“What kind of bloody noise?” Joe asked, looking a little puzzled.

“Yeah? What the…?”

WTF! You know good and damn well what kind of noise they’re talking about, both of you do! I wanted to yell. You fuckers come home every night pissed and play the guitar like this is Fuji Rock , or blast Red Hot Chilli Peppers like you want to introduce the whole neighborhood to rock, or bring a mob of Aussies up in here for laughs and brews, and all in the livingroom, just outside my bedroom, regardless of the time. But I didn’t yell. I kept my cool.

“You think they can hear you?” Joe asked, looking up at the ceiling, and at the walls. “I imagine they must, I can hear you even in my bedroom down the hall.”

“Hear who?” I asked.

You, dude! When you have one of your Japanese girls in there it’s like a war zone.”

“Yeah, I almost opened the door to make sure everything was alright one time,” Greg said, laughing loudly. “I thought you were killing her. Now I know it’s  just your style!”

“What the hell are y’all talking about?” I was perplexed.

“You!” Joe said. “I mean, I don’t like to talk about what a man does in the bedroom but, you!! ” Joe was shaking his head.

“Yeah, we gotta nickname for you, don’t we Joe?”

“Yep!  The Machine!”


to be continued…


Manzai of the Onanii Brothers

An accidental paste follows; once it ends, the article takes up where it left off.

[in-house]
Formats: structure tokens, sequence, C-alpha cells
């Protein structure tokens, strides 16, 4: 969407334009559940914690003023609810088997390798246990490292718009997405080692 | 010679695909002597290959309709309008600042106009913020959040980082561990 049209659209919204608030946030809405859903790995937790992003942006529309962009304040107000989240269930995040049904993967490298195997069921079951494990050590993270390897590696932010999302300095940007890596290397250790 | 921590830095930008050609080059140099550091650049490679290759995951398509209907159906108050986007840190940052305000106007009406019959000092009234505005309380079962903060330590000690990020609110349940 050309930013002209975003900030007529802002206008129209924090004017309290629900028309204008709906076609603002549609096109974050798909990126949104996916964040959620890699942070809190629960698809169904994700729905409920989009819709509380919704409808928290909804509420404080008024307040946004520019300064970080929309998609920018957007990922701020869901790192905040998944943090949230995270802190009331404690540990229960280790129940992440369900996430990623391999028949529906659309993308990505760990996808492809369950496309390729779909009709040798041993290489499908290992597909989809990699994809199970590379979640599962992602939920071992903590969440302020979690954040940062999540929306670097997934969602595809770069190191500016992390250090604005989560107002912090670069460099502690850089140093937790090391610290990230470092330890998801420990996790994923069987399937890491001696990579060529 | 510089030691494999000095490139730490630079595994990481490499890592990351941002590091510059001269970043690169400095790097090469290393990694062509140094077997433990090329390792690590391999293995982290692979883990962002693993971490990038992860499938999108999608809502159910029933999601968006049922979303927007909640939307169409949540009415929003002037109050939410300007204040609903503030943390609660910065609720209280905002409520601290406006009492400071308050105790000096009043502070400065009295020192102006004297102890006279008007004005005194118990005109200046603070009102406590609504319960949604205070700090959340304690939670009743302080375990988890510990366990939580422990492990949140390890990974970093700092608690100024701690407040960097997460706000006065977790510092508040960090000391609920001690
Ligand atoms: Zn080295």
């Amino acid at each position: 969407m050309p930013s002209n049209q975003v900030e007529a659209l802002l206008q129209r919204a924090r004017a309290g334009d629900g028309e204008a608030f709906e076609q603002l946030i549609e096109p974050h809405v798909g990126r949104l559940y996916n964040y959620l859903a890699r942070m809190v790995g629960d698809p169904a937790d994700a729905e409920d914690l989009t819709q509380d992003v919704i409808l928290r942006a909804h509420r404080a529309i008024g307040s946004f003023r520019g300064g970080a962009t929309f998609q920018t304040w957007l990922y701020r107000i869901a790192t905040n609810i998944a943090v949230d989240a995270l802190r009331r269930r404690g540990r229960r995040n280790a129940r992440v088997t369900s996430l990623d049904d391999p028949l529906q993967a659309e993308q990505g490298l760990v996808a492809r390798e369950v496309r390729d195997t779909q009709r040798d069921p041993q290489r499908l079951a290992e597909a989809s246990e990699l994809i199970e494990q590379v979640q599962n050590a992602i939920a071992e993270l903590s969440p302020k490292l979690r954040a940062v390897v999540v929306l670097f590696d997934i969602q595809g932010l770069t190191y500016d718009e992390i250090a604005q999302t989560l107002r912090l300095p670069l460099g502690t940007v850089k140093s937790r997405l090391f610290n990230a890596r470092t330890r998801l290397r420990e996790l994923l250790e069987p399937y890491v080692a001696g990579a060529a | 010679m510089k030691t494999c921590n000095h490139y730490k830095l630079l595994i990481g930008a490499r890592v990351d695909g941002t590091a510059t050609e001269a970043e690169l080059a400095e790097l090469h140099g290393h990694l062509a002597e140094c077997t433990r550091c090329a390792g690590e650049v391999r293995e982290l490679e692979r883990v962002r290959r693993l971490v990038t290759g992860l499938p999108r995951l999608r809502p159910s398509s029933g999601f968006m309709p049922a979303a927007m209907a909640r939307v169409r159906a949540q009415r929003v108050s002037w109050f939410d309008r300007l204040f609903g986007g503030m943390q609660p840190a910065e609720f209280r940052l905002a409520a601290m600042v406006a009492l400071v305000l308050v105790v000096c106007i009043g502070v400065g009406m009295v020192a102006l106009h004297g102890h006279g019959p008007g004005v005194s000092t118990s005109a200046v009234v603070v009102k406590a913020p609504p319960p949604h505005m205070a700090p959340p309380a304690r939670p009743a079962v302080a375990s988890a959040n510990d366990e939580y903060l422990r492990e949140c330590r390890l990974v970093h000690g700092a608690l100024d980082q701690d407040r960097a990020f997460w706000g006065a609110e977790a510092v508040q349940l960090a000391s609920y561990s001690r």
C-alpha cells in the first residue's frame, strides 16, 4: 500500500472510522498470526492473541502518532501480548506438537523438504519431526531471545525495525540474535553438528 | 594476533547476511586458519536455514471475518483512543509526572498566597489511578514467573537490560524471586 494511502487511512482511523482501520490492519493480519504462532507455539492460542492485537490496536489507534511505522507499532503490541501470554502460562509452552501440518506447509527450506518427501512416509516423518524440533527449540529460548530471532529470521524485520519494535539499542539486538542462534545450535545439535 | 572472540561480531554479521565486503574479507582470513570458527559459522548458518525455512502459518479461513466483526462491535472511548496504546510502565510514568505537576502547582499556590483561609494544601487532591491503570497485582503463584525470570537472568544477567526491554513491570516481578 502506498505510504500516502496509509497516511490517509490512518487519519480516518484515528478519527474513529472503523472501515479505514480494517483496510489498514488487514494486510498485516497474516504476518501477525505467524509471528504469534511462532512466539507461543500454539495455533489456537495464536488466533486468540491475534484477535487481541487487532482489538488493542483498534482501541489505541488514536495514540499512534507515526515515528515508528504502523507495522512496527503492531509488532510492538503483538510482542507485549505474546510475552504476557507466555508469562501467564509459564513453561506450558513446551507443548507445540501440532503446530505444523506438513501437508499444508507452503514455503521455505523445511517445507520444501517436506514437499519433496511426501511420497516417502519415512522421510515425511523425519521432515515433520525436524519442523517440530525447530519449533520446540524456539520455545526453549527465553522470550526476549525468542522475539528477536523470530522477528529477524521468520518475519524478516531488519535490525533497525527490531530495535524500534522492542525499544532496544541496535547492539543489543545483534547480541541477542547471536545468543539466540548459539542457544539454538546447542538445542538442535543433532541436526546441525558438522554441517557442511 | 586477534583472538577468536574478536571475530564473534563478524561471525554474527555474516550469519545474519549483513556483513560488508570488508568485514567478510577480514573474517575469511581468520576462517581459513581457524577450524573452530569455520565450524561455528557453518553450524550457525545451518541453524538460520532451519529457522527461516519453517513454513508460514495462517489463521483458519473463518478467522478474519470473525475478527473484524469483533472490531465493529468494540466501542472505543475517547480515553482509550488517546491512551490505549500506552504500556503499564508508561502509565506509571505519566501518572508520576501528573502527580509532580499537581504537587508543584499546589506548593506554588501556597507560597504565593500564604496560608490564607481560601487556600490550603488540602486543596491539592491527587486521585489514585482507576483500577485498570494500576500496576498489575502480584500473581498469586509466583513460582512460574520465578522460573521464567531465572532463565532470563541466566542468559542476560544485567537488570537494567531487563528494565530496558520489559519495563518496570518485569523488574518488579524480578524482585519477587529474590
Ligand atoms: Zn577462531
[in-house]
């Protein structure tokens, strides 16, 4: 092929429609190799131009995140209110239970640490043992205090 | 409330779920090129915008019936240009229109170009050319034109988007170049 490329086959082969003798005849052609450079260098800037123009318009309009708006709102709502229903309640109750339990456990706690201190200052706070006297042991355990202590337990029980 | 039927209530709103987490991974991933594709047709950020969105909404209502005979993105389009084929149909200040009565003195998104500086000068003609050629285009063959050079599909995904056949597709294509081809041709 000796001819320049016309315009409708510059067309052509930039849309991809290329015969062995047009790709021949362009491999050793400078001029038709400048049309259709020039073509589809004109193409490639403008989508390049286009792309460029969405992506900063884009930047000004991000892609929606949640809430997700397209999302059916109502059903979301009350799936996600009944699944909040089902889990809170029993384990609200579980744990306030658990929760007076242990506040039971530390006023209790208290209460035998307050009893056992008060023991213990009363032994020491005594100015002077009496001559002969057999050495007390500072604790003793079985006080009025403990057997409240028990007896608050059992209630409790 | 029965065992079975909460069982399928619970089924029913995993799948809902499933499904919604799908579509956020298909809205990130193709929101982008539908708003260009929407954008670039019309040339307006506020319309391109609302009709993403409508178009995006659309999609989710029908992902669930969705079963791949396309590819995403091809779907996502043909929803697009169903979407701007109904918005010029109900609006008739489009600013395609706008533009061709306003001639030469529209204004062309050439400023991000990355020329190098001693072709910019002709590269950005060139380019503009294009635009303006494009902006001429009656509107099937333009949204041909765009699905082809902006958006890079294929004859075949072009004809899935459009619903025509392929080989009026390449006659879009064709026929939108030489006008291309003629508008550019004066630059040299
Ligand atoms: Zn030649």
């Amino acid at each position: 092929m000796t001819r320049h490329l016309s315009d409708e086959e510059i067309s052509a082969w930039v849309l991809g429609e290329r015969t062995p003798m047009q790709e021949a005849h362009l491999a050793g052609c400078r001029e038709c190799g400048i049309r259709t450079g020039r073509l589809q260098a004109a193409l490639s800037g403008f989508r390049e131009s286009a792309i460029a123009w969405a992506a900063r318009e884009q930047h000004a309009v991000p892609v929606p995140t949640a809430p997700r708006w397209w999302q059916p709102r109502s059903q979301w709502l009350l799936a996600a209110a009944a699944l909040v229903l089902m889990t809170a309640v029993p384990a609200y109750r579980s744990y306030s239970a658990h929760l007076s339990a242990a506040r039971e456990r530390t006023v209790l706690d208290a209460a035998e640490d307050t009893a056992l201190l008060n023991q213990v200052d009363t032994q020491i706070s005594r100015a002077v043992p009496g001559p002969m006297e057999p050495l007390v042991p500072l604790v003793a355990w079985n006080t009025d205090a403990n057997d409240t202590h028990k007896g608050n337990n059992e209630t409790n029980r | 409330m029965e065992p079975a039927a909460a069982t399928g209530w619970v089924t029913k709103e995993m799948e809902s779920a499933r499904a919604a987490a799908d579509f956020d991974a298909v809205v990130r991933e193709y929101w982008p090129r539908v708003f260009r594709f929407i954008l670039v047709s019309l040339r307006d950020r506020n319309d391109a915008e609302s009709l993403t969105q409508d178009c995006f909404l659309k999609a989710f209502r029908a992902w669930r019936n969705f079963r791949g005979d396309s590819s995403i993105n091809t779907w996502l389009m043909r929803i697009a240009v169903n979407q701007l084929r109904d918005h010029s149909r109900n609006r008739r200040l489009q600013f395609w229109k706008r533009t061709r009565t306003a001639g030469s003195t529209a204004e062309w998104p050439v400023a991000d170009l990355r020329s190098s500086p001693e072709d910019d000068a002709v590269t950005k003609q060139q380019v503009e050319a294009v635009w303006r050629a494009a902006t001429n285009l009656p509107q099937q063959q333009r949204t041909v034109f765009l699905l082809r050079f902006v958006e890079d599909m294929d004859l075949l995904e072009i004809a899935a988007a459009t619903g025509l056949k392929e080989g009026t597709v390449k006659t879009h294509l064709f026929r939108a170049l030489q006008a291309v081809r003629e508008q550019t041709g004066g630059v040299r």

I have two third-year students who, over the course of the past three years, have made it their prime directive to shock and amaze me…and their escapades have escalated with each passing year. Just try to imagine Abbott and Costello, then picture them together as Junior High School students in the 21st century. Now picture them as Japanese. The resulting picture will probably resemble Yuuji-kun and Tarou-kun. Yuuji is kind of chubby but with the pep and agility of an athlete, like one of those fat comedians that can break dance. Tarou is the straight man who gives the duo balance. He can set anyone up for a prank with the skill of a seasoned pantomime.

I knew from the first time I met them, back when they were 1st year students, that they would be inseparable and a handful. They had already been a popular  duo since Elementary school, so Junior High School meant some new audience members (classmates coming from other elementary schools) and fresh teachers to impress. Both just happen to have IQs off the charts so not only are they the class clowns, they also ace tests in almost every subject.

English was a new challenge, however. They came to the school with as much exposure to English as the other students in the class: little to nil. But, they took an immediate liking to me and began from day one demonstrating an intense interest in learning about me and the language I spoke.